In the hands of the Supreme Court

What can the court do to change the Drug Law? What can the court do to change the Drug Law?

Brazil will shortly have the opportunity to join the group of nations that have started to dismantle their prohibitionist drug policies, which have notoriously failed in their goal to reduce drug consumption and the violence associated with trafficking. The decision is in the hands of the Supreme Court, which over the next few months will rule on the constitutionality of the Drug Law of 2006.


A debate organized by Conectas in São Paulo will bring together legal and medical experts to discuss the details that will inform and influence the decision of the court justices in this case.


The event will be mediated by the television presenter Cazé Peçanha and the issue will be debated by Luís Fernando Tófoli, a doctor of psychiatry and professor at the University of Campinas (Unicamp) and José Henrique Torres, a judge, professor of criminal law at the Catholic University of Campinas (PUC-Campinas) and former president of the Association of Judges for Democracy (AJD).


The event “Why the drug law needs to change”, the third in the “Conectas Culture Dialogues” series, will take place on August 8, in the Eva Hertz Theater of the Livraria Cultura bookstore (Avenida Paulista, 2073). Entrance is free and registration is not necessary.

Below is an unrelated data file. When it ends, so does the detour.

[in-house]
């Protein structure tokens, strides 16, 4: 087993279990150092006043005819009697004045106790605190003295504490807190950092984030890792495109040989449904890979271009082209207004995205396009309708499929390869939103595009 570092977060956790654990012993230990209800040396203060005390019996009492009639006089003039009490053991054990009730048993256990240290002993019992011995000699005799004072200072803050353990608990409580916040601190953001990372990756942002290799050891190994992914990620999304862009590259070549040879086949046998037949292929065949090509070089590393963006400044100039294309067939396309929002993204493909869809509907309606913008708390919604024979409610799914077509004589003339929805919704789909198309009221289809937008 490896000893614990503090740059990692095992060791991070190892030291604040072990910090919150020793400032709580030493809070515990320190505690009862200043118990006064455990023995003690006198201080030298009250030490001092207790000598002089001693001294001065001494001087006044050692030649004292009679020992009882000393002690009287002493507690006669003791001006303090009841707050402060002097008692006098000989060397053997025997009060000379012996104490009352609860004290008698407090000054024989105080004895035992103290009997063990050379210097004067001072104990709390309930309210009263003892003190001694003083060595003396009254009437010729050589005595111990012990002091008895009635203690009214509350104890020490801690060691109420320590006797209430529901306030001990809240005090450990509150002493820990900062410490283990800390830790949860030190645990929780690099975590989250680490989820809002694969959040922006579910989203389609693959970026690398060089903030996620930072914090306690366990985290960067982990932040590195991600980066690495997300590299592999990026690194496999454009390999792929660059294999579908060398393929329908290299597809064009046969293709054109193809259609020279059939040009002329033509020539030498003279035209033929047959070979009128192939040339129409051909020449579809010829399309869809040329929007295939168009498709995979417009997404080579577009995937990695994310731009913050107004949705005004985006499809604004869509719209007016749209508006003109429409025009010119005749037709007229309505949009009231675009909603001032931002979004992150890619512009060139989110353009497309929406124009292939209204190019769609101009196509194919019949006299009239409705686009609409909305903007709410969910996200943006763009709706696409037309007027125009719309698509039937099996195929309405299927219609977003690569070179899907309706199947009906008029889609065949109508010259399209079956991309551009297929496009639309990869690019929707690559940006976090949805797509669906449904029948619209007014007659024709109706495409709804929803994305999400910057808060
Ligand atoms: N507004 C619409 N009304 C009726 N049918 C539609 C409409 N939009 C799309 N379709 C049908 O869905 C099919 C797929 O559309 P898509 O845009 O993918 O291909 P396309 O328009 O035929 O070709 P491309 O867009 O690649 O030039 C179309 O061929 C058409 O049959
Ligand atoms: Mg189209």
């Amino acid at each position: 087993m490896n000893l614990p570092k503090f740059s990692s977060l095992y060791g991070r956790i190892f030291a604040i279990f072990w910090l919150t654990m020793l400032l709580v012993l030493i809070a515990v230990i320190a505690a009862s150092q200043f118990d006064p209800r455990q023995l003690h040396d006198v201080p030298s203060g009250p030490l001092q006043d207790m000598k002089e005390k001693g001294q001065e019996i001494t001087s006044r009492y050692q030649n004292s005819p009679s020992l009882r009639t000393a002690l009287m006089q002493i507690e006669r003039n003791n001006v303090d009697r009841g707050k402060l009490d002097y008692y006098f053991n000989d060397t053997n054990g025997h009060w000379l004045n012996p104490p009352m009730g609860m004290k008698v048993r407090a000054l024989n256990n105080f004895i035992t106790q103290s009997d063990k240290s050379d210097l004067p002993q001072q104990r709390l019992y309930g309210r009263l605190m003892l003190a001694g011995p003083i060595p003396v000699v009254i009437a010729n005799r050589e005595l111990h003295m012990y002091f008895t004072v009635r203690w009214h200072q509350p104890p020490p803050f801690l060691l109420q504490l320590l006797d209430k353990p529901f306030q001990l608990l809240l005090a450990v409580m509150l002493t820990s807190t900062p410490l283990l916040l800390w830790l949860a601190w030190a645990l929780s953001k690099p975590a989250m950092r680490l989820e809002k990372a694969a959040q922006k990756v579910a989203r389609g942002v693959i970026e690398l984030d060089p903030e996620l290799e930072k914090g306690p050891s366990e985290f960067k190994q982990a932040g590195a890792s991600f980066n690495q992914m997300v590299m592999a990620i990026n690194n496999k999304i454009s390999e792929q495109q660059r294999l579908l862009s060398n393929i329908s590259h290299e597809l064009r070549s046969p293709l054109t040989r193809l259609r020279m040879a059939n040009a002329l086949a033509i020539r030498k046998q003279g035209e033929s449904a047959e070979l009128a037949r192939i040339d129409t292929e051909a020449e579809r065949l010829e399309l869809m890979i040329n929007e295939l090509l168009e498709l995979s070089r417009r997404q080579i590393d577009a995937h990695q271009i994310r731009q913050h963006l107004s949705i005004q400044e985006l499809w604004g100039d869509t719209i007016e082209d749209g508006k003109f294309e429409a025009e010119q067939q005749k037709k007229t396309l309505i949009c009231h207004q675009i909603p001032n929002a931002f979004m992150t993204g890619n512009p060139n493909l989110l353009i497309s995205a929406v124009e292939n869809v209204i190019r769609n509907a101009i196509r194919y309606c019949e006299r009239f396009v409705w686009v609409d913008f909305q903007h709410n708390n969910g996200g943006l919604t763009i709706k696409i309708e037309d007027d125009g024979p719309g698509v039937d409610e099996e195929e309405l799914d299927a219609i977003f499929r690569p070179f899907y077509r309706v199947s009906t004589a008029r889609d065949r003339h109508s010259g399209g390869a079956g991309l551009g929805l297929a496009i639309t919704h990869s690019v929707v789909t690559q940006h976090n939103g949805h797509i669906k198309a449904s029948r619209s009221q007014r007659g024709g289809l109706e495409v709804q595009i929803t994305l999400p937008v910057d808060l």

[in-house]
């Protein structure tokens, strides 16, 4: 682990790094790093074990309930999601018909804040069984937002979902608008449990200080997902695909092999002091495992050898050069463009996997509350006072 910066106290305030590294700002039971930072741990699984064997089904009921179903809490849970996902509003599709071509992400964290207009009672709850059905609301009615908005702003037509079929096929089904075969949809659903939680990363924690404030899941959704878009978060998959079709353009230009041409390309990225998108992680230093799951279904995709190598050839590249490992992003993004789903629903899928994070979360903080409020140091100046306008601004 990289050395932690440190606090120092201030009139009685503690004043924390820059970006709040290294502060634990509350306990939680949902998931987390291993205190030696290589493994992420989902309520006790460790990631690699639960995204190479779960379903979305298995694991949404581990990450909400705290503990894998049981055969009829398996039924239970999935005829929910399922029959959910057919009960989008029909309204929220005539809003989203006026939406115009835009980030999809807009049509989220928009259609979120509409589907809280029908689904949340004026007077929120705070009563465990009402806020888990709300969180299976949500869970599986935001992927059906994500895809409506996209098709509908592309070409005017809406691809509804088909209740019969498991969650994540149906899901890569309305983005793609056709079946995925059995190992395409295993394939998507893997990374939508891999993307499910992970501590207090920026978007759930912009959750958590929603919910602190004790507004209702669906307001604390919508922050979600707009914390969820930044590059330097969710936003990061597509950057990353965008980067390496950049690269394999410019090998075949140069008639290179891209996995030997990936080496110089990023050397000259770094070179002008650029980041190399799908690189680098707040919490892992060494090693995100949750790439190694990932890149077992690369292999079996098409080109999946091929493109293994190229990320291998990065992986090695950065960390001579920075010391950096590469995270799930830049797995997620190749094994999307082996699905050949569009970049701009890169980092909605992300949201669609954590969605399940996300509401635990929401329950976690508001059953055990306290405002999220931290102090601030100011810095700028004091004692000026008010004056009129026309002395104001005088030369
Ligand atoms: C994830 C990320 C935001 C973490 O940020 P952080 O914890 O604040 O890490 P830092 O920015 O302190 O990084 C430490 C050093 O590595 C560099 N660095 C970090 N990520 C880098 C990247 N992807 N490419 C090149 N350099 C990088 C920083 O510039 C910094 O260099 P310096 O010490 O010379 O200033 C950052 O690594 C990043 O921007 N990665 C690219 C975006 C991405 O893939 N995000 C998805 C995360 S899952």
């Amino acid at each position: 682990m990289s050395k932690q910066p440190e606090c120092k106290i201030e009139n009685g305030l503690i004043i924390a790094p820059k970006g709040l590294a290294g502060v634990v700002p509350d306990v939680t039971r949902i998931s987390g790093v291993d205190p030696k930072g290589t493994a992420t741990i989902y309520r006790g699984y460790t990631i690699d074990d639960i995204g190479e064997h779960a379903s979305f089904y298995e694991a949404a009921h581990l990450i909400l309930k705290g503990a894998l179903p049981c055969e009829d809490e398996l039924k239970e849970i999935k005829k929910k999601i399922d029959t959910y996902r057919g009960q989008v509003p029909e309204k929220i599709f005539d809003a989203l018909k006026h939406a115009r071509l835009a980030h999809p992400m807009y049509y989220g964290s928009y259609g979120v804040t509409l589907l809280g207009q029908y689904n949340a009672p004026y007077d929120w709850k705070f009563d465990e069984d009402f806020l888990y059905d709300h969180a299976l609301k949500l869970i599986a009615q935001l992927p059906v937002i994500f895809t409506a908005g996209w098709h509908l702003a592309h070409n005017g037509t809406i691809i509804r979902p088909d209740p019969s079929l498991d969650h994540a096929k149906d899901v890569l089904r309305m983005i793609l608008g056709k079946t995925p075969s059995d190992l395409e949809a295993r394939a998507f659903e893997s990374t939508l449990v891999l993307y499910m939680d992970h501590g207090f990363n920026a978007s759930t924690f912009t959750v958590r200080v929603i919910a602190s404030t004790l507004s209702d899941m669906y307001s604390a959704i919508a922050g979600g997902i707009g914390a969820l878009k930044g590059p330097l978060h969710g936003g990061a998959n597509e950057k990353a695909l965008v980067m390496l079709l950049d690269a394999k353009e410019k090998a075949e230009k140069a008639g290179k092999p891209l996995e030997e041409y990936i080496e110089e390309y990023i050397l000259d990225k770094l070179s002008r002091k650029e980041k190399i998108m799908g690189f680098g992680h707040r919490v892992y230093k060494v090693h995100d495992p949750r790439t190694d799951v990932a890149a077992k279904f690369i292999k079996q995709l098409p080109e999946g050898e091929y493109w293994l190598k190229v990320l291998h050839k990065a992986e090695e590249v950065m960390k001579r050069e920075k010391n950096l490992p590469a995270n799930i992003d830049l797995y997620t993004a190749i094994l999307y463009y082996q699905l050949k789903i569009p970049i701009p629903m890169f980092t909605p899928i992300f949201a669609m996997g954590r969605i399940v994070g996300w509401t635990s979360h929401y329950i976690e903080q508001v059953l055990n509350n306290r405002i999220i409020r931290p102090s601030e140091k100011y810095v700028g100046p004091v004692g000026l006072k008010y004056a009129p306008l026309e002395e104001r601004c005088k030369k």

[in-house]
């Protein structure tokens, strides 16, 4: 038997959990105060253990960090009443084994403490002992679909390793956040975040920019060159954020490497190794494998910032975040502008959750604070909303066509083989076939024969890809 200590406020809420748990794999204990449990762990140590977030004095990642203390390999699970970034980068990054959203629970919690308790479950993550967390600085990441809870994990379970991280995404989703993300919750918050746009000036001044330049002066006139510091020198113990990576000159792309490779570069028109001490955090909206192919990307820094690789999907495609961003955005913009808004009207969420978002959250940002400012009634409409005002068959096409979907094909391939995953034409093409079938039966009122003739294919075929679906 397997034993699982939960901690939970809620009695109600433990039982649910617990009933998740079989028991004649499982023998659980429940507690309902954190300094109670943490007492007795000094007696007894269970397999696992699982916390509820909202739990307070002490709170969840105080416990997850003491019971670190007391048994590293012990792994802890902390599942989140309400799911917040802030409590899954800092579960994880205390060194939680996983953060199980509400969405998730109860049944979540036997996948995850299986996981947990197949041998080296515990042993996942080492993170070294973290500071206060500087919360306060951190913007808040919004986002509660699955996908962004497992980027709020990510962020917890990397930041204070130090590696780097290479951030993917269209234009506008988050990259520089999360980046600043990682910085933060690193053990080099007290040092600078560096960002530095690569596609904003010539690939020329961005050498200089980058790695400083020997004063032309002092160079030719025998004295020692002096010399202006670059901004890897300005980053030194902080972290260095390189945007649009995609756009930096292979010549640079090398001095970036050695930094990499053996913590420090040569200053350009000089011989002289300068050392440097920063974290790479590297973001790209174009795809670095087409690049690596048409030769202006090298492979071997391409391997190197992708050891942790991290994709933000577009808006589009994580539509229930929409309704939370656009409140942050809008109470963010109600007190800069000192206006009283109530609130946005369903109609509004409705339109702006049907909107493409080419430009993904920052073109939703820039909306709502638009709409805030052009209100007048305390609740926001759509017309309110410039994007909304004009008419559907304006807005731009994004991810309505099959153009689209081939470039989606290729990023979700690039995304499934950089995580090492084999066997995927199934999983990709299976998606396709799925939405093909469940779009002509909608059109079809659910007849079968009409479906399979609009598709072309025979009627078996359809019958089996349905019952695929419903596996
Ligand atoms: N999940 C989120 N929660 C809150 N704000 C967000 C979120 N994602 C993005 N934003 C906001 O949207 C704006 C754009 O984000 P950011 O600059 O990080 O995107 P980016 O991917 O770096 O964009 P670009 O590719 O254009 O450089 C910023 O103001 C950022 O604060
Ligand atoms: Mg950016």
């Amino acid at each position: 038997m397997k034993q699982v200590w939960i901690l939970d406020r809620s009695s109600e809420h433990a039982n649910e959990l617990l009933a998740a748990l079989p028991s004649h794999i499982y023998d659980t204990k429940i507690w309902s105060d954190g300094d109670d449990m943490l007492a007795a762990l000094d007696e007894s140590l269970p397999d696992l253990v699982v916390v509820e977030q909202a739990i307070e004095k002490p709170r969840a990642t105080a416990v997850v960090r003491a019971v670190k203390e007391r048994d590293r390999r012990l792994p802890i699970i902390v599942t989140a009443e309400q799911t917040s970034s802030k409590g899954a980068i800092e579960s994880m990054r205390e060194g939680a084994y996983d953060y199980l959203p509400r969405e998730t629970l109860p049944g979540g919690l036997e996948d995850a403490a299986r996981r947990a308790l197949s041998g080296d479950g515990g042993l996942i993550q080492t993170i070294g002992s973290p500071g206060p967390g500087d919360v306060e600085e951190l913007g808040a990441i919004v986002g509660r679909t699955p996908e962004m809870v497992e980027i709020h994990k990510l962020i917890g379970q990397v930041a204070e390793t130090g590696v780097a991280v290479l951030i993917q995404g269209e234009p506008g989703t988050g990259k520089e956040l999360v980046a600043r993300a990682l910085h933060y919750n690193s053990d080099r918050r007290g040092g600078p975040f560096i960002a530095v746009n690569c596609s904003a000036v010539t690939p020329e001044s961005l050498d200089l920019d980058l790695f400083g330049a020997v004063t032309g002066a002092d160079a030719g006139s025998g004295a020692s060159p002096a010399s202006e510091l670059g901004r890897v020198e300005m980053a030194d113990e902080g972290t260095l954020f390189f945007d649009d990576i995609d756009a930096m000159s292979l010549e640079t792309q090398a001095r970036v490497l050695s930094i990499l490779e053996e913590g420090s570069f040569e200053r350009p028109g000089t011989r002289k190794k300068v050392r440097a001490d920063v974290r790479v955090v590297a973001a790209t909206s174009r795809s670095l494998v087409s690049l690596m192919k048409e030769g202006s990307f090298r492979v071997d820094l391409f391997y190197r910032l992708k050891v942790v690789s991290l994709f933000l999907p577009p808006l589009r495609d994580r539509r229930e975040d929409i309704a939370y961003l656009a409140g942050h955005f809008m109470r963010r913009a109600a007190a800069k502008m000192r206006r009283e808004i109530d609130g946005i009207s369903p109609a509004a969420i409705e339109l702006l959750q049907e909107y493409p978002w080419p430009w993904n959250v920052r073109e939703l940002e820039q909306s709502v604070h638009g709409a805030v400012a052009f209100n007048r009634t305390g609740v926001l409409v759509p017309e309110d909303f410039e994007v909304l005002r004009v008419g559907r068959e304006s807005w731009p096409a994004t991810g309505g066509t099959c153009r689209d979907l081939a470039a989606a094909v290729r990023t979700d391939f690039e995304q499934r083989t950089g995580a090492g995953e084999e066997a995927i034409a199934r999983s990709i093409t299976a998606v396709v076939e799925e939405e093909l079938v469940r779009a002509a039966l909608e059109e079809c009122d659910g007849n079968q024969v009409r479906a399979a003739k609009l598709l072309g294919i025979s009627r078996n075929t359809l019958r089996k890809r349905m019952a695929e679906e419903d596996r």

War on drugs


Conectas has spoken out on several occasions about the problems associated with the Drug Law, particularly the mass incarceration of black youth from Brazil’s poor neighborhoods. As it stated in an amicus curie brief presented together with Pastoral Carcerária, ITTC and Sou da Paz, the law leaves it up to the police to determine who is a drug user and who is a drug dealer, which widens the inequality in the treatment of whites and blacks, rich and poor.


In addition to the debate in the Judiciary, Conectas has also been challenging attempts by the Legislative to crack down on drugs, such as Bill 37 drafted by Congressman Osmar Terra, which proposes to increase prison sentences for drug use.


In March this year, 17 human rights organizations from Latin America denounced the toughening of drug policies in the region at a thematic hearing of the IACHR (Inter-American Commission on Human Rights of the OAS). This unprecedented hearing was held against the backdrop of the 2013 signing of the Declaration of Antigua, in which OAS member states committed to putting into practice a comprehensive policy for tackling the problem, with a focus on the reduction of violence and the protection of human rights.

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